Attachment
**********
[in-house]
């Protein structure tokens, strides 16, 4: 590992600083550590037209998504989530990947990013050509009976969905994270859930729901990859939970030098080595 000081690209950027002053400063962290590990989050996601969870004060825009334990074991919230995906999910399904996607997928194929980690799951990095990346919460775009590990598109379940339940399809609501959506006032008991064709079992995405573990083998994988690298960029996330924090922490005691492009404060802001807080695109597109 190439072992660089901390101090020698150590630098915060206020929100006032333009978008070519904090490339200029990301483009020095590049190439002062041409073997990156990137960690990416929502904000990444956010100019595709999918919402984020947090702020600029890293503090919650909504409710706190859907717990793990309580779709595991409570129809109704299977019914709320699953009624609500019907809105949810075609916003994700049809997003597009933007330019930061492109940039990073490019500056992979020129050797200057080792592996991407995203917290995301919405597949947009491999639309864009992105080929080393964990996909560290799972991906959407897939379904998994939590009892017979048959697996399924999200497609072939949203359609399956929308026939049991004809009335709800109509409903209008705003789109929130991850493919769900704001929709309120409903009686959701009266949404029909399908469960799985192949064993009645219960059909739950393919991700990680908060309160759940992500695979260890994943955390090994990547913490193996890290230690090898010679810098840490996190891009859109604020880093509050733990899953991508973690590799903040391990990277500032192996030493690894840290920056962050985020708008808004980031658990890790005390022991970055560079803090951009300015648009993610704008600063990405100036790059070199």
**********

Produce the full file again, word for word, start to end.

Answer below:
[in-house]
């Protein structure tokens, strides 16, 4: 590992600083550590037209998504989530990947990013050509009976969905994270859930729901990859939970030098080595 000081690209950027002053400063962290590990989050996601969870004060825009334990074991919230995906999910399904996607997928194929980690799951990095990346919460775009590990598109379940339940399809609501959506006032008991064709079992995405573990083998994988690298960029996330924090922490005691492009404060802001807080695109597109 190439072992660089901390101090020698150590630098915060206020929100006032333009978008070519904090490339200029990301483009020095590049190439002062041409073997990156990137960690990416929502904000990444956010100019595709999918919402984020947090702020600029890293503090919650909504409710706190859907717990793990309580779709595991409570129809109704299977019914709320699953009624609500019907809105949810075609916003994700049809997003597009933007330019930061492109940039990073490019500056992979020129050797200057080792592996991407995203917290995301919405597949947009491999639309864009992105080929080393964990996909560290799972991906959407897939379904998994939590009892017979048959697996399924999200497609072939949203359609399956929308026939049991004809009335709800109509409903209008705003789109929130991850493919769900704001929709309120409903009686959701009266949404029909399908469960799985192949064993009645219960059909739950393919991700990680908060309160759940992500695979260890994943955390090994990547913490193996890290230690090898010679810098840490996190891009859109604020880093509050733990899953991508973690590799903040391990990277500032192996030493690894840290920056962050985020708008808004980031658990890790005390022991970055560079803090951009300015648009993610704008600063990405100036790059070199």